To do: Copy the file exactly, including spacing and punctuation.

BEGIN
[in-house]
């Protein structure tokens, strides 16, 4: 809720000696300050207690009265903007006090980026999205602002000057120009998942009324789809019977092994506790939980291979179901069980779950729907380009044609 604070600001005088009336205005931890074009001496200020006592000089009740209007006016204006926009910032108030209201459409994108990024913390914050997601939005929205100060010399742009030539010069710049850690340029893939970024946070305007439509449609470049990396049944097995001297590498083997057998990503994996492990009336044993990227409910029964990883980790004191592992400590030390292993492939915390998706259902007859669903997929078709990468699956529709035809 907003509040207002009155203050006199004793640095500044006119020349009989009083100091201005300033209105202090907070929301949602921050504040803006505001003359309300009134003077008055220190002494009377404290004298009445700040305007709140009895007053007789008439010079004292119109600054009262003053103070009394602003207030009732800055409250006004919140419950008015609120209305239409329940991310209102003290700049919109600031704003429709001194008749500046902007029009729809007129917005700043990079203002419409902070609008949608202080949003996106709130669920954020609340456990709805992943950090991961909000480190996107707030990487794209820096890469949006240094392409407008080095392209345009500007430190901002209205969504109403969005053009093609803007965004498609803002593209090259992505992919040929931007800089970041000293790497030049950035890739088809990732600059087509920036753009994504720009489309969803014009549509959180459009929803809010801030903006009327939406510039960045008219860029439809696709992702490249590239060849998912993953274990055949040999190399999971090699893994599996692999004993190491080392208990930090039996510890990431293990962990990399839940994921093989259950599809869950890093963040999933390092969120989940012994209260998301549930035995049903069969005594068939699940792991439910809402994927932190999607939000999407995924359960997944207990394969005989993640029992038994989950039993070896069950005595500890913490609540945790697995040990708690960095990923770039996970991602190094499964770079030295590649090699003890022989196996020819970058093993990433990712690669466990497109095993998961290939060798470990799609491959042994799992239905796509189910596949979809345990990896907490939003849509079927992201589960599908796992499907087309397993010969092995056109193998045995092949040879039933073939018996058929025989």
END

[in-house]
């Protein structure tokens, strides 16, 4: 809720000696300050207690009265903007006090980026999205602002000057120009998942009324789809019977092994506790939980291979179901069980779950729907380009044609 604070600001005088009336205005931890074009001496200020006592000089009740209007006016204006926009910032108030209201459409994108990024913390914050997601939005929205100060010399742009030539010069710049850690340029893939970024946070305007439509449609470049990396049944097995001297590498083997057998990503994996492990009336044993990227409910029964990883980790004191592992400590030390292993492939915390998706259902007859669903997929078709990468699956529709035809 907003509040207002009155203050006199004793640095500044006119020349009989009083100091201005300033209105202090907070929301949602921050504040803006505001003359309300009134003077008055220190002494009377404290004298009445700040305007709140009895007053007789008439010079004292119109600054009262003053103070009394602003207030009732800055409250006004919140419950008015609120209305239409329940991310209102003290700049919109600031704003429709001194008749500046902007029009729809007129917005700043990079203002419409902070609008949608202080949003996106709130669920954020609340456990709805992943950090991961909000480190996107707030990487794209820096890469949006240094392409407008080095392209345009500007430190901002209205969504109403969005053009093609803007965004498609803002593209090259992505992919040929931007800089970041000293790497030049950035890739088809990732600059087509920036753009994504720009489309969803014009549509959180459009929803809010801030903006009327939406510039960045008219860029439809696709992702490249590239060849998912993953274990055949040999190399999971090699893994599996692999004993190491080392208990930090039996510890990431293990962990990399839940994921093989259950599809869950890093963040999933390092969120989940012994209260998301549930035995049903069969005594068939699940792991439910809402994927932190999607939000999407995924359960997944207990394969005989993640029992038994989950039993070896069950005595500890913490609540945790697995040990708690960095990923770039996970991602190094499964770079030295590649090699003890022989196996020819970058093993990433990712690669466990497109095993998961290939060798470990799609491959042994799992239905796509189910596949979809345990990896907490939003849509079927992201589960599908796992499907087309397993010969092995056109193998045995092949040879039933073939018996058929025989």